Monday, March 4, 2013

What Would Your Sticky Say?

A few months back I went to Haverford College to help my dad with an event in conjunction with the anthology of disability poetry that he co-edited, Beauty is a Verb. I love when the universe seems to come together through small nuances, which is just what it appeared to do that night. When we showed at the event location, I found sticky notes posted all over with little sayings and motivations, basically centered around loving and accepting oneself. While the anthology focuses on physical disabilities, and these seemed to focus more on mental health, I loved that those showing for a reading whose topic centered around disability came in to mini notes of acceptance and love.

I meant to post this months ago (like the following week), but I guess better late than never. Here are some examples of the notes that I found.

Aren't they awesome?! Just reading them while going over this post makes me feel better.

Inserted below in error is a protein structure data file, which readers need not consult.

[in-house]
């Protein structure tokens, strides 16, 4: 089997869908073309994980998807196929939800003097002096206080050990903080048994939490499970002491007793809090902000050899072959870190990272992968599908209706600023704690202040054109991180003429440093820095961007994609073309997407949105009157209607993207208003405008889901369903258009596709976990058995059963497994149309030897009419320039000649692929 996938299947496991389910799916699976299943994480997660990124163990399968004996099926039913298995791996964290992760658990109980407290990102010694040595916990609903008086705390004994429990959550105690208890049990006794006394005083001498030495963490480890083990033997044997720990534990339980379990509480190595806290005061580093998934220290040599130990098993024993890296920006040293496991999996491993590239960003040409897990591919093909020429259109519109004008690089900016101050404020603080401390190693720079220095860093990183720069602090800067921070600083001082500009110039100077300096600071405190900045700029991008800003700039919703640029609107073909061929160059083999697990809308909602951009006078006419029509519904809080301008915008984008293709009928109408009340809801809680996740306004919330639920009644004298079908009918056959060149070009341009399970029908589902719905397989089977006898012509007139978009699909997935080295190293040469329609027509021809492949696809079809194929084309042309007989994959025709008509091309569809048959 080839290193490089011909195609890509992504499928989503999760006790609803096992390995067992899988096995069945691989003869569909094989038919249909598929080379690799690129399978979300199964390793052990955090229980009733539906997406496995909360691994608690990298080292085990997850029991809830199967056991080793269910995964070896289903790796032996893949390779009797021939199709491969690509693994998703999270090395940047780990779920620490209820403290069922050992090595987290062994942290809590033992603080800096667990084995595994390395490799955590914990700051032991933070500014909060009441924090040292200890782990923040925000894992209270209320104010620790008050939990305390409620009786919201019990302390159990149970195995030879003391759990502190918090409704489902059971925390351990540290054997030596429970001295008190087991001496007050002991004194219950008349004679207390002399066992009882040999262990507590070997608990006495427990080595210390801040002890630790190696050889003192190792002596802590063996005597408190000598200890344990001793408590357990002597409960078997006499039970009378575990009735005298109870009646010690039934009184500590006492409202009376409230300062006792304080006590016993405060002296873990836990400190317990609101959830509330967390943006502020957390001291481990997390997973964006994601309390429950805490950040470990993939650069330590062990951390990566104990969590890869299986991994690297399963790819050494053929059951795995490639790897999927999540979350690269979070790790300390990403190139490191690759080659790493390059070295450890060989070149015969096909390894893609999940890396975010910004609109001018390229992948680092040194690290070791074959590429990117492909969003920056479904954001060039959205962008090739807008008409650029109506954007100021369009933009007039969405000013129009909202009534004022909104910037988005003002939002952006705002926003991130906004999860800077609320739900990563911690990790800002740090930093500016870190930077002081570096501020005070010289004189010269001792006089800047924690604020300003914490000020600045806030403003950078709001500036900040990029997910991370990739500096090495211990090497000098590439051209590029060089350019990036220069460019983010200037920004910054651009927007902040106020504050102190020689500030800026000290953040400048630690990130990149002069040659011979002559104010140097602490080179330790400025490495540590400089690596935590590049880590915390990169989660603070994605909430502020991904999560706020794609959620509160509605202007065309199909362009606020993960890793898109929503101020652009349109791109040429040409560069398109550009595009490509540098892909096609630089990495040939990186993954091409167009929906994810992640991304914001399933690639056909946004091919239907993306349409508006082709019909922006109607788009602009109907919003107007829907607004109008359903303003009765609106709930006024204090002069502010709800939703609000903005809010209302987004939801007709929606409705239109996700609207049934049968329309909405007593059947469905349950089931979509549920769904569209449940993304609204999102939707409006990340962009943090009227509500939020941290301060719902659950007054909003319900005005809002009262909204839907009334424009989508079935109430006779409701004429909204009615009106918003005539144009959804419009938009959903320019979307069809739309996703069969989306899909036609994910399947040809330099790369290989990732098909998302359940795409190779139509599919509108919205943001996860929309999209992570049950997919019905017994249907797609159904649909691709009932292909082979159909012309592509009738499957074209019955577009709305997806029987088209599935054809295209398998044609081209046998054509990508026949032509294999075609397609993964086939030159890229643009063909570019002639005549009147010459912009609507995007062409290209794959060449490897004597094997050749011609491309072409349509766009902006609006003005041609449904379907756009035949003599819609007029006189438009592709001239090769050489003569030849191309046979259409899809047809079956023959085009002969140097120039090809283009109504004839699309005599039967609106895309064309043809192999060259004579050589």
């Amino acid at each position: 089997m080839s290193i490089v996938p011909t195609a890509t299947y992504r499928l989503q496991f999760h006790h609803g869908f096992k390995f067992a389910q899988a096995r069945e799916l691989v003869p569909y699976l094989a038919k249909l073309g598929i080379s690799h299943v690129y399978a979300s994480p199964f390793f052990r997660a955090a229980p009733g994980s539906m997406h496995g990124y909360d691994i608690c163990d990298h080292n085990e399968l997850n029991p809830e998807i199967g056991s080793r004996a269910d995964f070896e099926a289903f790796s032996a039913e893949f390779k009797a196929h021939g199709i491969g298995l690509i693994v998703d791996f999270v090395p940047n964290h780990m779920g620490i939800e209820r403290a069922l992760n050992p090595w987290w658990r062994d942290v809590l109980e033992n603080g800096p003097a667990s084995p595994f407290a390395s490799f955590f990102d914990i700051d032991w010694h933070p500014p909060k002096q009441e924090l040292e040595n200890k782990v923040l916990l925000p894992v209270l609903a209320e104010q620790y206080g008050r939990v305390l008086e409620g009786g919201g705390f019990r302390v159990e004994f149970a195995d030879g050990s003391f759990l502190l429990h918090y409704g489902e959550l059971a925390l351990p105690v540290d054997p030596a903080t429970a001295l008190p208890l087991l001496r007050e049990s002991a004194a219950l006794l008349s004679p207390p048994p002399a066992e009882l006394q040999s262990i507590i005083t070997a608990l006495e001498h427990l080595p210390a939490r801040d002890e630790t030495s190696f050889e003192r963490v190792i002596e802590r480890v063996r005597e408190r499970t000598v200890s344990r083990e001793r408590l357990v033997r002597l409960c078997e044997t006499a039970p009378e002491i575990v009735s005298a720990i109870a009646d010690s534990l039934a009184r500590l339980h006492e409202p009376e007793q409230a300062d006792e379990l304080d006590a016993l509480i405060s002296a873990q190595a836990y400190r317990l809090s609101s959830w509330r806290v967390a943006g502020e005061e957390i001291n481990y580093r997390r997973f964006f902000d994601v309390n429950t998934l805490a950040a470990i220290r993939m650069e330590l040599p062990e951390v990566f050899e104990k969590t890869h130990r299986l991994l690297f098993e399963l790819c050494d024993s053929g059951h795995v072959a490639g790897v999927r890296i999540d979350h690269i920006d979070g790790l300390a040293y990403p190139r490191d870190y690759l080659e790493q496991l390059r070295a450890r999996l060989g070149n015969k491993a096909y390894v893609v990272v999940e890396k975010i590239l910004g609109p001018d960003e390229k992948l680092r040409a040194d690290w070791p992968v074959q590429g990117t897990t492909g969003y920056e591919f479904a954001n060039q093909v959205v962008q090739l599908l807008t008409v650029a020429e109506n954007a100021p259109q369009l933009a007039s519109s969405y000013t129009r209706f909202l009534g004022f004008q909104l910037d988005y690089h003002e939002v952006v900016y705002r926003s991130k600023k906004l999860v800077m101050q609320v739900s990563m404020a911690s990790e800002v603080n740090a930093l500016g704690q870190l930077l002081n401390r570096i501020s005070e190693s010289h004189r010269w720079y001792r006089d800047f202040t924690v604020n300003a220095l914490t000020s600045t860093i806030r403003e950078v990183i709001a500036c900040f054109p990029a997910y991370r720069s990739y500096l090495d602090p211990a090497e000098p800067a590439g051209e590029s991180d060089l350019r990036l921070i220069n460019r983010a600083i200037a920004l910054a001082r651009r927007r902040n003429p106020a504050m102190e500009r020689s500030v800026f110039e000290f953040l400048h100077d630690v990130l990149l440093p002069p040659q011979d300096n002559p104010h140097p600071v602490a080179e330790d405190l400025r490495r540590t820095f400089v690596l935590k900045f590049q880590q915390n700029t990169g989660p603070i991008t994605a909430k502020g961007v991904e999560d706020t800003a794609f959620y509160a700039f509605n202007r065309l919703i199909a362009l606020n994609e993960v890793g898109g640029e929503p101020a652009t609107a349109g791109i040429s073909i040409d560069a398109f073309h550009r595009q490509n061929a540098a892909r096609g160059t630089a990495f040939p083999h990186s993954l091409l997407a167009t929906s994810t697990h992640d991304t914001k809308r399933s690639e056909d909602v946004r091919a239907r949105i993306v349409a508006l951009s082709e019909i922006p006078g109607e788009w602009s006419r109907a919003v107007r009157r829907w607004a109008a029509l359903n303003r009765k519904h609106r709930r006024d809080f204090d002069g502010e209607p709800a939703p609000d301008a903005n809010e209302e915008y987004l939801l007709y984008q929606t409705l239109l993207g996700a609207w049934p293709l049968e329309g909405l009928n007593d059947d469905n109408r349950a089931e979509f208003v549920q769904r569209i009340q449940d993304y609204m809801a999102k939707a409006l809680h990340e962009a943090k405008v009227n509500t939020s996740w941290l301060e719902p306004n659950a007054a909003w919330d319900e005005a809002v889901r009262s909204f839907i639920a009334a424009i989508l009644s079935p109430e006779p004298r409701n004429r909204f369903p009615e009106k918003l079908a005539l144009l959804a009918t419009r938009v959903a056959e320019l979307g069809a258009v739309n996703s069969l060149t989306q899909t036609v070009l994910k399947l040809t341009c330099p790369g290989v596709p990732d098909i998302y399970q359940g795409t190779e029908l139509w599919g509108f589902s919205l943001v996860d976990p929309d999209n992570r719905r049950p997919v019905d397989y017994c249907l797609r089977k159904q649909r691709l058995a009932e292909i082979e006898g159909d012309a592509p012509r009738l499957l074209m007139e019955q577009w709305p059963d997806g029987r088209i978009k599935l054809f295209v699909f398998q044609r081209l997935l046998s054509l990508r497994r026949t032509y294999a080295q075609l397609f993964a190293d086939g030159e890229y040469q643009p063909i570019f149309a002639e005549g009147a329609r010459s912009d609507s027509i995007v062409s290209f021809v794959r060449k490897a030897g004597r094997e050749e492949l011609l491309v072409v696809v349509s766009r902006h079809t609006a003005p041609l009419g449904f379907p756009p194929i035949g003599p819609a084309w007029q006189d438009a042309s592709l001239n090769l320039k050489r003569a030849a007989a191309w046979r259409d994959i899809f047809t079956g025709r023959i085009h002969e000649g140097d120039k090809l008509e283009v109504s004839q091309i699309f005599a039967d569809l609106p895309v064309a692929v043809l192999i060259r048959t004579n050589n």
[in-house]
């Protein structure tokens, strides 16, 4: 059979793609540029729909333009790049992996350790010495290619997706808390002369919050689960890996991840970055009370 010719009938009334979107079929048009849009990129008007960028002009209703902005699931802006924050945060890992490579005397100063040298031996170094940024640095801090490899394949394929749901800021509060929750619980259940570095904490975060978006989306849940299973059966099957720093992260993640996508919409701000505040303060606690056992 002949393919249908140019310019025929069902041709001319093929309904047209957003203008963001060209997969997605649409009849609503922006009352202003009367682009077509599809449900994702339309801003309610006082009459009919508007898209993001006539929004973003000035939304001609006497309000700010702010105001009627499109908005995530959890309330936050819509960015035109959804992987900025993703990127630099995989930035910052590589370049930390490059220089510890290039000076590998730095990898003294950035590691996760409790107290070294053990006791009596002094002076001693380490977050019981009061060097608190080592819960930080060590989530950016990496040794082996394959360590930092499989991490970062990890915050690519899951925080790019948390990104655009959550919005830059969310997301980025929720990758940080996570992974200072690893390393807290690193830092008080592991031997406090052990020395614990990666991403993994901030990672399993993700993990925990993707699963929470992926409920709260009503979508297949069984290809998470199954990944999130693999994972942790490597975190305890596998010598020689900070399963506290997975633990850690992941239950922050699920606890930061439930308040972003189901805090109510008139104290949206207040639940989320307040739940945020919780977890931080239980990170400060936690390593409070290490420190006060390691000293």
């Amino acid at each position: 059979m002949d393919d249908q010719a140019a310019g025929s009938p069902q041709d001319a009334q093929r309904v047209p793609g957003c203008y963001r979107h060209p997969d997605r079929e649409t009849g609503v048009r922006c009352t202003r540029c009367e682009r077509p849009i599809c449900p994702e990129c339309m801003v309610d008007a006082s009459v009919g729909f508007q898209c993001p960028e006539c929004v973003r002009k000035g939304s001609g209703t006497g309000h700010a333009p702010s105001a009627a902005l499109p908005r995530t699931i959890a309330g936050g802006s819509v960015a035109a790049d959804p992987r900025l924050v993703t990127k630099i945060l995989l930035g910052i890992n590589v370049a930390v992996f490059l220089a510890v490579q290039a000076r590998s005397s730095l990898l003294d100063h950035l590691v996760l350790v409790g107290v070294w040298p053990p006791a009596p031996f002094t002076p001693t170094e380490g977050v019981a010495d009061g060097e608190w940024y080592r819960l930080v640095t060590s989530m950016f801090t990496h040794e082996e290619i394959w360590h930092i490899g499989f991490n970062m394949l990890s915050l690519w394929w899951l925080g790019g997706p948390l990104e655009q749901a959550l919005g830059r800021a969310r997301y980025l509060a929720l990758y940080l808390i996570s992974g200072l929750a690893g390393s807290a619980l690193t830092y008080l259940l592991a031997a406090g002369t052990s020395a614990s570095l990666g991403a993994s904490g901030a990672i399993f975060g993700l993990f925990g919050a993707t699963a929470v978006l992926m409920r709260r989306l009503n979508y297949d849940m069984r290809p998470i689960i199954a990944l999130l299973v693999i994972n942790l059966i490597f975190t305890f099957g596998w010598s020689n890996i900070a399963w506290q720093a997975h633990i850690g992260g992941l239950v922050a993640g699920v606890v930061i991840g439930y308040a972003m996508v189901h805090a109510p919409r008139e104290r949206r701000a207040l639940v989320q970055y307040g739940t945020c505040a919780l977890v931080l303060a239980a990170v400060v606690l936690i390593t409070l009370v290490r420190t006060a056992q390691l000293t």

If you were to leave a sticky for someone else, what would it say? If someone were to leave a sticky for you, what would you want or need it to say? 


  1. I agree that the environment at the center for the poetry reading at Harverford College was a very inviting one and it was interesting to see the stickies around. Clearly they were doing some work in mental health. Thanks for the plug for Beauty is a Verb. It is actually not all that irrelevant to your blog since there are some writers in it like Denise Leto whose laryngeal dystonia insures that nothing that comes out of her mouth is what she was trying to say when she said it, and many of the writers there stress the importance of community.

    1. Yes, I thought the mental health work they were doing was a great coincidence (I assume it was not intentionally coordinated) to the reading. That's a very good point about some of the conditions that kind of "cross over" between mental and physical conditions. As well as the importance of community. Plus, I think people with both mental health conditions and physical disabilities can relate to being "different" (not sure what other term to use) but not wanting it to define them, to be held back by it, or to have everyone try to "fix" them.